In the movie business, summer and holiday blockbusters are mostly either two hours of explosions or Disney cartoons.  In between is the award season, when the adult films are shown.  Last year’s award-nominated crop included the movie, “La La Land” which is an update of a traditional Hollywood musical. 

La La Land

By Source, Fair use,


The plot concerns two striving young artists who sing and dance their way into the limelight.  The opening number takes place on a freeway overpass.  The principal characters, who haven’t met and fallen in love yet, are trapped in a monumental Los Angeles traffic jam.  Up until this part, the movie is realistic- it’s a traffic jam.  Then whimsical movie musical magic takes over.  The characters pop out of their cars and start singing and dancing on the pavement.  Traffic jams are pretty common on LA freeways, but breaking out into song and dance on them is not.


The scene was filmed using an actual freeway ramp which was actually closed down to film it.


What is perhaps more fantastic than that is the film’s depiction of Los Angeles.  The LA of La La Land is an urbane, pleasant place with defined streetscapes.  In this LA, everyone sips coffee at cafes and walks everywhere (because, you can’t tap dance inside your car).  When not hoofing into the next musical number, the stars pine and emote along tree-shaded, backlit sidewalks with nary a fast food joint in sight.  It is a fantasy movie of sorts.  At the planetarium, the dance number lifts off the ground, literally, and the star-crossed lovers float in space.  But back on earth, the movie makers have created a version of LA that doesn’t really exist.  Or, it exists only in really small doses in between the stark reality of the parking-lot strewn, freeway crossed, sprawled out glopscapes of the Valley.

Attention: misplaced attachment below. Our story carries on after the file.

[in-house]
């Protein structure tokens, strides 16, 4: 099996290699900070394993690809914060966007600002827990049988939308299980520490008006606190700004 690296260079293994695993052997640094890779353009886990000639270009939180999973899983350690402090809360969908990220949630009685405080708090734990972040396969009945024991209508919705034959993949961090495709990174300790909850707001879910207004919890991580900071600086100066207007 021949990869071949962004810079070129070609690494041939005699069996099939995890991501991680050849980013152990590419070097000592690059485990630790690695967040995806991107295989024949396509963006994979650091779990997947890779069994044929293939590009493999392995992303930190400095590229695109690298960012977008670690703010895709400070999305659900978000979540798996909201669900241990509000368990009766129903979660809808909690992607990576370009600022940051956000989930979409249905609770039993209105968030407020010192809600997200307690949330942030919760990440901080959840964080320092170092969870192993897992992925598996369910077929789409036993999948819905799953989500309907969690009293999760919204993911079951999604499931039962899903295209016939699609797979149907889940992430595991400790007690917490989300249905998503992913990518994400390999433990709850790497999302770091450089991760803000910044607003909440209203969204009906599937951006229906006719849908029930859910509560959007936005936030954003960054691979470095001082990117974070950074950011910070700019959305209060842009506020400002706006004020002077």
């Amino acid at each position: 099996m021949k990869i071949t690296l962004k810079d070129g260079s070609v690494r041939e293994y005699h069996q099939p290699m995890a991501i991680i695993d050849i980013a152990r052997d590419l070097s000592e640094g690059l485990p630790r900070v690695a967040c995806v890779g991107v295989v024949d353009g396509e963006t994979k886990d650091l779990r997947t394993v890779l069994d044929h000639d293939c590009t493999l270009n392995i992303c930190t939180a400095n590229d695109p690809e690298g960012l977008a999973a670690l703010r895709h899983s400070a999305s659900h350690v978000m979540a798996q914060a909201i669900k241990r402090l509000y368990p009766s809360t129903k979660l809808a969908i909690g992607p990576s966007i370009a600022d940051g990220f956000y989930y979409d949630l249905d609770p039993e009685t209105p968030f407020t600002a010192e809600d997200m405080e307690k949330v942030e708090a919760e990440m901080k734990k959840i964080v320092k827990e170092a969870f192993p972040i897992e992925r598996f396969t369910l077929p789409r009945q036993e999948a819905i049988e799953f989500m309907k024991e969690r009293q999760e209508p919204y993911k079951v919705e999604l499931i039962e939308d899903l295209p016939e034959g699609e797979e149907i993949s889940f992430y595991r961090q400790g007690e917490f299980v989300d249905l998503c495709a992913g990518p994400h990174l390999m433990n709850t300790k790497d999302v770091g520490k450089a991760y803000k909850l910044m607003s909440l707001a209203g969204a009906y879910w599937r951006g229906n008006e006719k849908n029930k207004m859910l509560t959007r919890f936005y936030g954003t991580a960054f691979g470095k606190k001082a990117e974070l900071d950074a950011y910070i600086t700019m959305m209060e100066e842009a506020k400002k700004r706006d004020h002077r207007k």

LA Overhead

Photo taken by Remi Jouan, CC BY-SA 3.0


Musicals are not supposed to closely reflect on reality, and this film is escapist and a complete joy, in its story, song and dance, and utopian vision of southern California.  The plot comes full circle at the end, and if you haven’t seen it I won’t give away the details.  But, infrastructure spoiler alert:  there is one more freeway at the end, and one more traffic jam, and that injection of California reality drives the final, bittersweet scenes.  La La Land was up for several Academy Awards, including Best Picture.  At one point during the award ceremony, it actually won the Best Picture statue.  But that, too, was a fleeting fantasy, since the one delivering the award failed at the one task she was assigned to do that evening. 


So the award floated up into the ether, and the next day, Los Angelinos stacked up on the freeways, and no one danced. 


For 2019,  the Academy has debated inventing new award categories to drum up more interest.  At this time there is not a category for “Best Fantasy Reinvention of a City Landscape” but if there was, the movie would have been a lock for that trophy.